You can imagine the meeting. A bunch of folks sitting around a board room type table. Perhaps a white board or a flip chart, some different coloured pens, post it notes – lots of post it notes of different size and colours. And a lot of blank stares. ‘C’mon guys, we need ideas, innovation. The bathroom sink isn’t going to up date itself!’
Different sink shapes get put on post its. Different colours and so on. Then there is a guy in the corner, doodling, looking bored. He gets called on and squirms in his seat. ‘Um well, we could change the plug hole by making it like a button you push to open or close it. We’d reduce the moving parts, maintenance, and breakage.’
After the stunned silence, someone said, ‘That’s brilliant.’ And bathroom sinks changed. No one at any point said, wait a second, so now people need to get their hands dirty to empty the sink? No one said, ‘That’s a bad design.’ Or maybe people did, but the economics worked for the company – less moving parts, less parts overall, and less maintenance. All this meant more profit.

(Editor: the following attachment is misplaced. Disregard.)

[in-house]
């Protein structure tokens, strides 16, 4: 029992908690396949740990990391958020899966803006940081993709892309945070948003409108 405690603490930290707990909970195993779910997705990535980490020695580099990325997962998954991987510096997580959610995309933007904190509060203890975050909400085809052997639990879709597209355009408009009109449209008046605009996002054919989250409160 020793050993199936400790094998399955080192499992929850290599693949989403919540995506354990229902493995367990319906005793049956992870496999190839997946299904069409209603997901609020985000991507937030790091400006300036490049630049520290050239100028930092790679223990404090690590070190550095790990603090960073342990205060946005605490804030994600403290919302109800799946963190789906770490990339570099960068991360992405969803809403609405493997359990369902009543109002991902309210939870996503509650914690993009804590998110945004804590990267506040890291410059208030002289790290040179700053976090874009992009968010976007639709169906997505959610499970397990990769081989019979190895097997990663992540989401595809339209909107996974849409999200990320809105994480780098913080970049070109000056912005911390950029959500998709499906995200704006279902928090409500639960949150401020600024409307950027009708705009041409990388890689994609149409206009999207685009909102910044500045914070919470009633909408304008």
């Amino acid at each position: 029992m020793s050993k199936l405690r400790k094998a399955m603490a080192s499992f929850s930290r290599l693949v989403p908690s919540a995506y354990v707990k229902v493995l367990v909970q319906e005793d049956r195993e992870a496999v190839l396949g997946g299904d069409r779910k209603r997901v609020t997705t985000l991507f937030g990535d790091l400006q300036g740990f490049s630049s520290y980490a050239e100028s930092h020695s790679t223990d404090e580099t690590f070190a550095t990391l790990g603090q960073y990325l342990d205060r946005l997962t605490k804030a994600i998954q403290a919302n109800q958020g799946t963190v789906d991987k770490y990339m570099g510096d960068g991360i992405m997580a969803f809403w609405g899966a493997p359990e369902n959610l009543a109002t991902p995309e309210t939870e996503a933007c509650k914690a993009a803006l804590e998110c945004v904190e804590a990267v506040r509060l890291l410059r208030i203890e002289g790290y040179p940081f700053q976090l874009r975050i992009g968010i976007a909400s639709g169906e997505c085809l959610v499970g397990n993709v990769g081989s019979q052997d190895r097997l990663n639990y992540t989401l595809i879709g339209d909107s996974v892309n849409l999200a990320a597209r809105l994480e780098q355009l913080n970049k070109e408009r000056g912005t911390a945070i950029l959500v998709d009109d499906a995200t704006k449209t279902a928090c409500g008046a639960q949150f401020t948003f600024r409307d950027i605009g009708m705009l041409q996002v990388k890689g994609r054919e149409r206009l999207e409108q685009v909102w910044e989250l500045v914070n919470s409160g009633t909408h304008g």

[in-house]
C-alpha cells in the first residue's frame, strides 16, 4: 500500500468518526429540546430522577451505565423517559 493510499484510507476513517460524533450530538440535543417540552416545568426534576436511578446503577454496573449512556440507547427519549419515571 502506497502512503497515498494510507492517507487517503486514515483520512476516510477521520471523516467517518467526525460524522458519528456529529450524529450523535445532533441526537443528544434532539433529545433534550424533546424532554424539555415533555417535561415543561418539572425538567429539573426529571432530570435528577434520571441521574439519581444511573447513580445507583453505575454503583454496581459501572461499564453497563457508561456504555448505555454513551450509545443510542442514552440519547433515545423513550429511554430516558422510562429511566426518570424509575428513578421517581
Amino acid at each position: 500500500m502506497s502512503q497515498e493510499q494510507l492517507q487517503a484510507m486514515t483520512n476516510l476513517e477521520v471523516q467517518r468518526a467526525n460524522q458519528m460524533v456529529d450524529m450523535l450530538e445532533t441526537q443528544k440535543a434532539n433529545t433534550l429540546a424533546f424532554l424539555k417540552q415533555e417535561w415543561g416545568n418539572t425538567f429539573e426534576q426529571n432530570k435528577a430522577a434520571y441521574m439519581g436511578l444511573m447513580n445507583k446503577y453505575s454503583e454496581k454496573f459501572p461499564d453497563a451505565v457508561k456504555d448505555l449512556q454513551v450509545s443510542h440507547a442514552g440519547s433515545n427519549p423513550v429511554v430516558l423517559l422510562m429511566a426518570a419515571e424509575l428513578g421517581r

It was an organisation centric view, not a customer centric view. It worked because it was cheaper to make and maintain, which is better for the company. Not because it was better for customer or user.
This kind of thing happens in all sectors of life, including yours. What are the ‘bad design’ things that accepted as the norm in your sector? Where are things organisation centric and not customer or user centric?
Once you see them, it’s hard to unsee them. And that’s one way change starts.